Data in Focus: The unexpected rise in headline Eurozone inflation to 5.1% in January from 5.0% in December leads Capital Economics to believe European Central Bank policymakers will end net buying altogether assets this year and prepare to start raising interest rates in early 2023, if not sooner.

Looking ahead, Capital Economics predicts that headline inflation will fall to around 2.5% by the end of the year, assuming oil and natural gas prices fall significantly from current levels.

“January’s inflation surprise suggests that risks to our already above-consensus forecast are on the upside,” said Andrew Kenningham, Capital Economics’ chief European economist.

German retail supply problems eased significantly in January, the Ifo Institute said. According to an Ifo survey, 57.1% of German retailers complained that they did not receive all the products they ordered in January.

In December, this figure was 81.6%. “With the end of the Christmas season, the pressure has eased somewhat,” said Klaus Wohlrabe, head of investigations at Ifo. Still, many retailers cannot meet customer demands because they run out of merchandise, Wohlrabe added.

The situation remains particularly problematic in DIY stores, with 94% of businesses reporting bottlenecks. In car dealerships, 84% of businesses cannot meet customer demands and 80% of appliance retailers complain of empty shelves. In supermarkets, 18.4% reported problems, up from 64.4% in December.

US markets:

Nasdaq futures pointed to a jump in tech stocks after Google’s parent company Alphabet reported a surge in earnings, sending its shares more than 10% higher in premarket trading.

With earnings season about halfway through, the number of companies that beat Wall Street expectations for sales and earnings is above average, though lower at the start of the recovery , according to an analysis by Deutsche Bank.

Shares of Alphabet, Google’s parent company, jumped more than 10% in after-hours trading after profits rose by a third last quarter. The search giant also announced a 20-to-1 stock split. PayPal fell nearly 18% after the company reported lower revenue and higher expenses.

Meta Platforms, formerly known as Facebook, Spotify, T-Mobile US and Qualcomm, is expected to report earnings on Wednesday after markets close.

“It helped turn the tide. It reminds people that earnings growth isn’t just about the future and the sauce of tomorrow. Some of these companies are delivering today,” said John Roe, head of multi-funds. -active at Legal & General Investment Management. Investors are buying the dip after the Nasdaq entered correction territory last month, he added.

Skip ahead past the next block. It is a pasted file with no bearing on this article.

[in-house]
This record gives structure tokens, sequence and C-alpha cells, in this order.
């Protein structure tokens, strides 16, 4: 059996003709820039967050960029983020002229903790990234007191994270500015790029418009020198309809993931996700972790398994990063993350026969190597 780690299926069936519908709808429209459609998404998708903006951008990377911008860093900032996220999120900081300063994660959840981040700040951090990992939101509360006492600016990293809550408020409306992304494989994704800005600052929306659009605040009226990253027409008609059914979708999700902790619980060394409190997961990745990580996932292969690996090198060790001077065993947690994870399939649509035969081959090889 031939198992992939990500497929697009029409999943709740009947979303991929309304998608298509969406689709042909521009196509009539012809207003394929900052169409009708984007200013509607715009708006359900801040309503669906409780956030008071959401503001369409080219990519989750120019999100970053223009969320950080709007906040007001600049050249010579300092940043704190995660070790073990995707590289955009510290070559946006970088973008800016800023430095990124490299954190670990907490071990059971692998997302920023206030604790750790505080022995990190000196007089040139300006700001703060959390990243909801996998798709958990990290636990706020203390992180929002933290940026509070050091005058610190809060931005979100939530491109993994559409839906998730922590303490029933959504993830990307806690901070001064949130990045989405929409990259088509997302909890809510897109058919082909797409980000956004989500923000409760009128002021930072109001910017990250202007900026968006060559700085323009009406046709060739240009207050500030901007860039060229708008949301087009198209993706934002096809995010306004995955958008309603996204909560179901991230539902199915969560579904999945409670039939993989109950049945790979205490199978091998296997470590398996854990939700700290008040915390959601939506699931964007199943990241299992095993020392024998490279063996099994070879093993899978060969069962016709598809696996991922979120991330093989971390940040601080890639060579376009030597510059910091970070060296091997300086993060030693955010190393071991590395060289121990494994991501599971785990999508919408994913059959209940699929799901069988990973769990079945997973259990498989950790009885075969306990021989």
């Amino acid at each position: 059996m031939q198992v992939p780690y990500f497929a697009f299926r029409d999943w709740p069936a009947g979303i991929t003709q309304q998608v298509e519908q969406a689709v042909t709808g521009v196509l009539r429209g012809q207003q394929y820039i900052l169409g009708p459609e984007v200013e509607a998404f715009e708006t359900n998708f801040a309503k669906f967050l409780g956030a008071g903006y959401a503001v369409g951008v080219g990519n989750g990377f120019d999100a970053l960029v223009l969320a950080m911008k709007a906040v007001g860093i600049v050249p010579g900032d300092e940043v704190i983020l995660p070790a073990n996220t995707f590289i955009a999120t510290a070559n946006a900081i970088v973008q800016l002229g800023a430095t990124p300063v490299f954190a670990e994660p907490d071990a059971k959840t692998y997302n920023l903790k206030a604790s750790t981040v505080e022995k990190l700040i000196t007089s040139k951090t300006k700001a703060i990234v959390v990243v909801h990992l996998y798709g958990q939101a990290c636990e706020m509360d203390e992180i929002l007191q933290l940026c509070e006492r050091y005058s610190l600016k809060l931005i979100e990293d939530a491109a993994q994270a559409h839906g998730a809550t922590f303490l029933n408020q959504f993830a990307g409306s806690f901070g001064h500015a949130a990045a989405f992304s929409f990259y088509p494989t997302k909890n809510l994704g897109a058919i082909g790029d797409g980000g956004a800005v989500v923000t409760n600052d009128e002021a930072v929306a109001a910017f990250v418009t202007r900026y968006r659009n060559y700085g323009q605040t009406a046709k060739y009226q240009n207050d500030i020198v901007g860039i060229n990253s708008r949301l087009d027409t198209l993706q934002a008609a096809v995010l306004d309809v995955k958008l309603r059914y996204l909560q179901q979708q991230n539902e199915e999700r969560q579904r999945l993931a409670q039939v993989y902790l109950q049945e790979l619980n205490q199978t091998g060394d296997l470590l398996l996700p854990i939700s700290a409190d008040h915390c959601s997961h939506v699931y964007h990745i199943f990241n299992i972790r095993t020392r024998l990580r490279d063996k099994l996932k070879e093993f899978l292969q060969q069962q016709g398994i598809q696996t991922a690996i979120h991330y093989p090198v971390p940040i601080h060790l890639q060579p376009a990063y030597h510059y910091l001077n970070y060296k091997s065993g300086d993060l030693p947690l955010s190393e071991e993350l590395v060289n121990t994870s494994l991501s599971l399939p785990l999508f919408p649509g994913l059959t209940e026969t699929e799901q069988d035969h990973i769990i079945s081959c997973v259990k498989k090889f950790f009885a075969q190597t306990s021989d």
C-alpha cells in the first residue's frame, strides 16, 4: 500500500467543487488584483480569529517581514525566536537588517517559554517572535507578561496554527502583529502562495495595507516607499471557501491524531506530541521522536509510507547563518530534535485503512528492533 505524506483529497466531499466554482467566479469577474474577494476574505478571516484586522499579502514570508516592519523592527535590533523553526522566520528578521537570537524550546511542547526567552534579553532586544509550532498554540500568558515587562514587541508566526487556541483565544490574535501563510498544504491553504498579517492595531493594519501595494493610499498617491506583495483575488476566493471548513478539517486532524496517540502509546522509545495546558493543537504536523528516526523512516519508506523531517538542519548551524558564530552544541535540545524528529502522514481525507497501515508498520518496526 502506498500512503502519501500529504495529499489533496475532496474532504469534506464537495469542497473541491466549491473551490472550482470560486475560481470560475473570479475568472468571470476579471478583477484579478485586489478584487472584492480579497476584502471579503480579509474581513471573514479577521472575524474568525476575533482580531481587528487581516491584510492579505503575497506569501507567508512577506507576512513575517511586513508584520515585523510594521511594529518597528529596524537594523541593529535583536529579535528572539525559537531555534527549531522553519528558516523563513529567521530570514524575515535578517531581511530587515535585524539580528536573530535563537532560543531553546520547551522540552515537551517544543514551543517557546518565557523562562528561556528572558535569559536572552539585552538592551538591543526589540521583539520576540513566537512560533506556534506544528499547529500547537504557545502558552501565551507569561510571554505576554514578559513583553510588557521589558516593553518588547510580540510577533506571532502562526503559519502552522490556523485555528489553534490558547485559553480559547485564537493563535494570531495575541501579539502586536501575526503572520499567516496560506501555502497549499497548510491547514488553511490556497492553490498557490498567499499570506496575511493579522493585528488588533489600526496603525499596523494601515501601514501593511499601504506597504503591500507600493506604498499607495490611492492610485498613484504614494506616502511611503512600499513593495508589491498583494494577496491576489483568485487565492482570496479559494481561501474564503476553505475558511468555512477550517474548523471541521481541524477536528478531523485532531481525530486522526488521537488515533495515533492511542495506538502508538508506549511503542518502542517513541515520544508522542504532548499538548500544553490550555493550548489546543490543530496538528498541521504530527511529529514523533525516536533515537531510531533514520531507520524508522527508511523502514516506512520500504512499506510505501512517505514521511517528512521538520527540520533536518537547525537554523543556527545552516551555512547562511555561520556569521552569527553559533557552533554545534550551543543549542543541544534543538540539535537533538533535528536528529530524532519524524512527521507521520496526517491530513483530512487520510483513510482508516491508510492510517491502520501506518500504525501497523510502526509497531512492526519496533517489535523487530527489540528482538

A January private sector employment data release from ADP is due at 8:15 a.m. ET. Investors are awaiting more information on the state of the labor market, after a report on Tuesday showed job vacancies rose and the quit rate remained high in December.


The euro extended its gains against the dollar after data showed eurozone inflation unexpectedly accelerated in January ahead of the ECB’s policy meeting on Thursday. Consumer prices rose 5.1% year-on-year in January after rising 5.0% in December, according to Eurostat.

The data could add pressure on the ECB, which is targeting 2% inflation, to deal with price pressures, with some analysts expecting it to raise interest rates this year.

Any rise in the dollar should peter out fairly quickly as the dollar’s positioning looks stretched, other major central banks are considering monetary policy tightening and the U.S. economy “shows signs of slowing” in the first quarter, the report said. MUFG.

The Omicron variant of the coronavirus has dampened the economy, which “certainly argues” against the Federal Reserve opting for a larger 50 basis point interest rate hike in March, a prospect that has recently propelled the dollar to new highs, MUFG analyst Derek Halpenny said.

MUFG’s analysis shows long dollar positioning — bets on the rising dollar — “at the extreme” and market participants are likely to be cautious about extending those positions, he said.

The Turkish lira fell as new details of a government program to support the currency through exchange-linked lira deposits cast doubt on the viability of the measure, Unicredit said.

“Companies have to tie up funds for six months and yields in real terms remain strongly negative, which may reduce their attractiveness,” Unicredit analysts said.

“In any case, USD/TRY needs to get back above 14.00 at least to gain more upside momentum and attract new buying interest among investors,” they added. USD/TRY rises 0.5%.

Obligations :

HSBC raised its forecast for the end-2022 level of the German 10-year Bund yield to -0.30% from -0.50%, and leaves its end-2023 target unchanged at -0.50%.

“That’s because we think the market will be slow to move away from hawkish pricing, especially given a Fed hike cycle,” said European rates strategist Chris Attfield and strategist Melissa McCallum.

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February 02, 2022 06:51 ET (11:51 GMT)